📰 Read Write Respond #033

My Month of September (and August)

There are times when the mind says go and the body says no. Last month was one of those times. The whole family was struck down. This meant skipping the August newsletter. I am subsequently late getting this month out as we have just returned from a week away with the family in Fiji to celebrate ten years of marriage.

On the work front, I have been spending time speaking with different schools about reporting. It is always good to test out the solution. However, it always raises further questions, which I have been progressively working through.

In regards to my learning, I was lucky enough to attend the Google Innovator Energizer, exploring the cultures of change. I also presented at K-12 Digital Classroom Practice Conference 2018 on blogging and ongoing reporting.

In other areas, I have been listening to Dreams, Emma Louise, Darren Middleton and Troye Sivan. I also managed to get the IndieWeb Reader working. I have used Granary to add in my Twitter feed as a means of responding from my own site. It still is not perfect, but definitely shows a potential for a future where we all own our own data.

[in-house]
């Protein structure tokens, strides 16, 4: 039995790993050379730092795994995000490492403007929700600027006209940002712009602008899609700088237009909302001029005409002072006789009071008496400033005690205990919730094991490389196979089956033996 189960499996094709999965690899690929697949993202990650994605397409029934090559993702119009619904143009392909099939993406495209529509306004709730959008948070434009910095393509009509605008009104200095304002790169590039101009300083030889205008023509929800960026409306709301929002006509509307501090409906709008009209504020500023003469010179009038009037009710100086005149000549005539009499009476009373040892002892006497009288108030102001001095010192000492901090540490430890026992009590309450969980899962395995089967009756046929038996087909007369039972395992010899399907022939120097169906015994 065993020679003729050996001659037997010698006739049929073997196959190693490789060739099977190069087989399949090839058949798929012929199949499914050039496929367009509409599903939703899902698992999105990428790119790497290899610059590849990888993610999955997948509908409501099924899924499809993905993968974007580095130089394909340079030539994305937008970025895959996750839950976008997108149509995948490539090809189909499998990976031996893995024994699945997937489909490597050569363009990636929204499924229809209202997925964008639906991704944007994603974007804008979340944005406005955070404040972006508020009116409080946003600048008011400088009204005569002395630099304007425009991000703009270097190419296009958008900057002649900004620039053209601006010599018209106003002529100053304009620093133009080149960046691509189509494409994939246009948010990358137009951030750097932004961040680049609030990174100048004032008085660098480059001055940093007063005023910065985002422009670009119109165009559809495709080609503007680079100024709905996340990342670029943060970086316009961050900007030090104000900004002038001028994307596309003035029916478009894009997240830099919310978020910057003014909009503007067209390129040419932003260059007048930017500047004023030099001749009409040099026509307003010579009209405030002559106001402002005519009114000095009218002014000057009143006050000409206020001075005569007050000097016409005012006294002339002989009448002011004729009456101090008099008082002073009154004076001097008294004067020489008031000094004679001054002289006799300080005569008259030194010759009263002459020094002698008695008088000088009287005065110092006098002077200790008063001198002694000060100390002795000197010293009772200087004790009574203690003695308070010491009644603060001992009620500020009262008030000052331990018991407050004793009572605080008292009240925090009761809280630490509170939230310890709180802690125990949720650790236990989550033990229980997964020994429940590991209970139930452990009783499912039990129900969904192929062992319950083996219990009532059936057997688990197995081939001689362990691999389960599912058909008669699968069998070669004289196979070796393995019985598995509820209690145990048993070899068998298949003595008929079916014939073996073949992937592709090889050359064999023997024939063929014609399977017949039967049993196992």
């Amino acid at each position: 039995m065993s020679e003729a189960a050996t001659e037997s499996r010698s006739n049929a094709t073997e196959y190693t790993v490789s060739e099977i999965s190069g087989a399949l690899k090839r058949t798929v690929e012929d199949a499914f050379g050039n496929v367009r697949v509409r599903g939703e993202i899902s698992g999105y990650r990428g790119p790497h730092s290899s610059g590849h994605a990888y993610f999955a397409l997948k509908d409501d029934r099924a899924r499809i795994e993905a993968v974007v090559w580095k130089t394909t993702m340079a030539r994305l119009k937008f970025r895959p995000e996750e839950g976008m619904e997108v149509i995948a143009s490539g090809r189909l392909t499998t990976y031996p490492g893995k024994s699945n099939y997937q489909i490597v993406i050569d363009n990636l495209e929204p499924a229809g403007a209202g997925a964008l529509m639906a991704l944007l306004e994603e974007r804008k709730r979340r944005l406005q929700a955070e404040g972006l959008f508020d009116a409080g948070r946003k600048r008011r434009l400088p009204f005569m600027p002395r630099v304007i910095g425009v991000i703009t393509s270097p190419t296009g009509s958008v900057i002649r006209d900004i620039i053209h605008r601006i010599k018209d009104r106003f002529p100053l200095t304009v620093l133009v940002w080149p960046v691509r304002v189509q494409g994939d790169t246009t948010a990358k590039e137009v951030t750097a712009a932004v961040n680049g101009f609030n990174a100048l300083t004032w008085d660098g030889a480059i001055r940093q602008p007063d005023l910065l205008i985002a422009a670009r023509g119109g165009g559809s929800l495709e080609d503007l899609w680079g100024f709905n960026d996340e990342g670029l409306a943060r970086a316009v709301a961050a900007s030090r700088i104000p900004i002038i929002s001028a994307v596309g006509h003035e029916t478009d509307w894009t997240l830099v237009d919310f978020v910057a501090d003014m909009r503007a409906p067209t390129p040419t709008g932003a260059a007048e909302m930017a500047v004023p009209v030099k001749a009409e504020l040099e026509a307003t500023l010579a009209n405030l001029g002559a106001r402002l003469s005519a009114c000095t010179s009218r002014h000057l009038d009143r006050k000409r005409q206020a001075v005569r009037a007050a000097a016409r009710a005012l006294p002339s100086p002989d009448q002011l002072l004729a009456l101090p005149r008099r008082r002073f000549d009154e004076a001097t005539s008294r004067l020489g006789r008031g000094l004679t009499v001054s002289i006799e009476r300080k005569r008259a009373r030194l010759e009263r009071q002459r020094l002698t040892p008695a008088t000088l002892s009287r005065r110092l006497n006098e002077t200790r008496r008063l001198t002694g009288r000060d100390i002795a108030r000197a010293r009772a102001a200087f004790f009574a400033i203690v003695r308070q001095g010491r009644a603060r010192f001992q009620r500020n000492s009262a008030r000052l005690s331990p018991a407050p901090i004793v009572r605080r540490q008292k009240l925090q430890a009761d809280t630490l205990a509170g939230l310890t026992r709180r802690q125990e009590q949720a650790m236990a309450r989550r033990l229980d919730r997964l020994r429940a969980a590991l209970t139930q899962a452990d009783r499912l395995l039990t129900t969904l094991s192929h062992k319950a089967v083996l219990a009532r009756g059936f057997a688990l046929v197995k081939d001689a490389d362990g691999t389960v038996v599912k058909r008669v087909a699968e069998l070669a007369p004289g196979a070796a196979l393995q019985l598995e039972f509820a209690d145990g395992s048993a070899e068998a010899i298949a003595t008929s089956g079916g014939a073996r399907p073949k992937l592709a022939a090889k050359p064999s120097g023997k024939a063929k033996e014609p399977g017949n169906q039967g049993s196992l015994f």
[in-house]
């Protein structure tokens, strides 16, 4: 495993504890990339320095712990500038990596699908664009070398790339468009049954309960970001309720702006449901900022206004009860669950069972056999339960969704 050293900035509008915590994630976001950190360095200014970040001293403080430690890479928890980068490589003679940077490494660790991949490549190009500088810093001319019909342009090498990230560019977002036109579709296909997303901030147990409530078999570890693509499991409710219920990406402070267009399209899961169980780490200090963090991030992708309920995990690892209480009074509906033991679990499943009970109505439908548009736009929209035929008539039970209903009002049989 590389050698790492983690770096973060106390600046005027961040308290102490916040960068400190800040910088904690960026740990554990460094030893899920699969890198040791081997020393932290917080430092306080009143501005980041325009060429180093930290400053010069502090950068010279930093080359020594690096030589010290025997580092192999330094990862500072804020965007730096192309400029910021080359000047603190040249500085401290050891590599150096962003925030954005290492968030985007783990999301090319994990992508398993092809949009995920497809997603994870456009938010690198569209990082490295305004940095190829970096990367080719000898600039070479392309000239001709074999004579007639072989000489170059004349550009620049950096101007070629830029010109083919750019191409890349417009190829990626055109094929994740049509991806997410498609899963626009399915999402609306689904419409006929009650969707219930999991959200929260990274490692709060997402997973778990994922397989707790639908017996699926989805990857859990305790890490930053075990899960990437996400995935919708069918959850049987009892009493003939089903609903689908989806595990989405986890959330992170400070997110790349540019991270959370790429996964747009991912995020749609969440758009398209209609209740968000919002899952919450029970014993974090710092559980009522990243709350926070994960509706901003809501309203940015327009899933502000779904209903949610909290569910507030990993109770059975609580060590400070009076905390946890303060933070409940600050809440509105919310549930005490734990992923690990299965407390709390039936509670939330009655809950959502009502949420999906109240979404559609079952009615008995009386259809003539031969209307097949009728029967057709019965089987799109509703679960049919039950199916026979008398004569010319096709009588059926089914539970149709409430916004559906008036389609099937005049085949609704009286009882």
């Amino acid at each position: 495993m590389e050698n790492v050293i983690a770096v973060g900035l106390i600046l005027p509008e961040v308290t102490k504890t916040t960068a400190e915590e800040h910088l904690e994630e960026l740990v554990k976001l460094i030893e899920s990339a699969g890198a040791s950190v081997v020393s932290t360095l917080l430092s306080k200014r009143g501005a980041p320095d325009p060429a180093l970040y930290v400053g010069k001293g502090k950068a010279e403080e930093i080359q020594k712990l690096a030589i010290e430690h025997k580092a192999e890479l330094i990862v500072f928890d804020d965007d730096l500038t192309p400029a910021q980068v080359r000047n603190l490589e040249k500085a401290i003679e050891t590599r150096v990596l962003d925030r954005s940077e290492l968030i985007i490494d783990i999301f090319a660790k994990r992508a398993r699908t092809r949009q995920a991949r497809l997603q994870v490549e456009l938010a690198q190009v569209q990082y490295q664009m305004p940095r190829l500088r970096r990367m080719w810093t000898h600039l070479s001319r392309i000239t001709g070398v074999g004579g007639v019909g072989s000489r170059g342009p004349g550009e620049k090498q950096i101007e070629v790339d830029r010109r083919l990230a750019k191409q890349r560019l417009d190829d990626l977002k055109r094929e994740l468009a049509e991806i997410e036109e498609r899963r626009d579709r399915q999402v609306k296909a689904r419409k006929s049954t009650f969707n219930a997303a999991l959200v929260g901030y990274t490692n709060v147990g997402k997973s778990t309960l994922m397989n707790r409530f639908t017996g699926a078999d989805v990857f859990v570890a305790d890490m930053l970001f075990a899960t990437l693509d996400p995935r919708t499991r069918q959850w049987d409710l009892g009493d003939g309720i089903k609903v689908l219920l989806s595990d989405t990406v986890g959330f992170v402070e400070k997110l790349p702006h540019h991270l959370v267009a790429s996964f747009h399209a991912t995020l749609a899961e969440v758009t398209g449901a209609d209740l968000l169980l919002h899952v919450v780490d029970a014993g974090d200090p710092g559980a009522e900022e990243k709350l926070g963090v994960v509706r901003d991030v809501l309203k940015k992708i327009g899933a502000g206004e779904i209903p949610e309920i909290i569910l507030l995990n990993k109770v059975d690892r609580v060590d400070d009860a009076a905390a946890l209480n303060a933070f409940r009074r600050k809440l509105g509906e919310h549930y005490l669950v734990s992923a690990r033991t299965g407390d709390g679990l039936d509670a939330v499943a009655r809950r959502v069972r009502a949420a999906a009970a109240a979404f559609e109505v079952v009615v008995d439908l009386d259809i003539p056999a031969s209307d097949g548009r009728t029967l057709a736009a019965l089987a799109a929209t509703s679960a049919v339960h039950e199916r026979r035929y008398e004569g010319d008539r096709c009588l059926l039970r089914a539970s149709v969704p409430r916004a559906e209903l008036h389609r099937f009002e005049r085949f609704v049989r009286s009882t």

Warwick Resort, Coral Coast, Fiji

In regards to my writing, here was my month in posts:

Reporting on Reporting – Innovation, People and the Process of Change

Thoughts on Presentations and Professional Development

Here then are some of the thoughts that have also left me thinking …

Learning and Teaching

Twenty Two Projects to Challenge, Inspire and Engage Your Students: Bianca Hewes collects together a number of her project outlines that she has created with Canva. As with Kath Murdoch’s inquiry journeys, Hewes provides some great provocations. Although some of them could easily be translated, their strength lies in thinking differently. In addition, I too like Canva and use it to create the covers for this newsletter. For a different take, check out Benjamin Doxtdator’s investigation of the history of PBL.

These project outlines are all based on my PBL model, which is explained in my two books Are Humans Wild At Heart? and Why Do We Tell Stories? Both of these are published through Hawker Brownlow Education and are full of projects for English teachers to run with their students. Please, please if you use these projects OR if you use my model of PBL (discover, create, share), it would mean SOOO much to me if you credited my work. Many of the Praxis projects below were co-created with my very creative colleagues James Blanch and Kate Munro. Please respect our hard work by being thoughtful in your acknowledgement of your sources.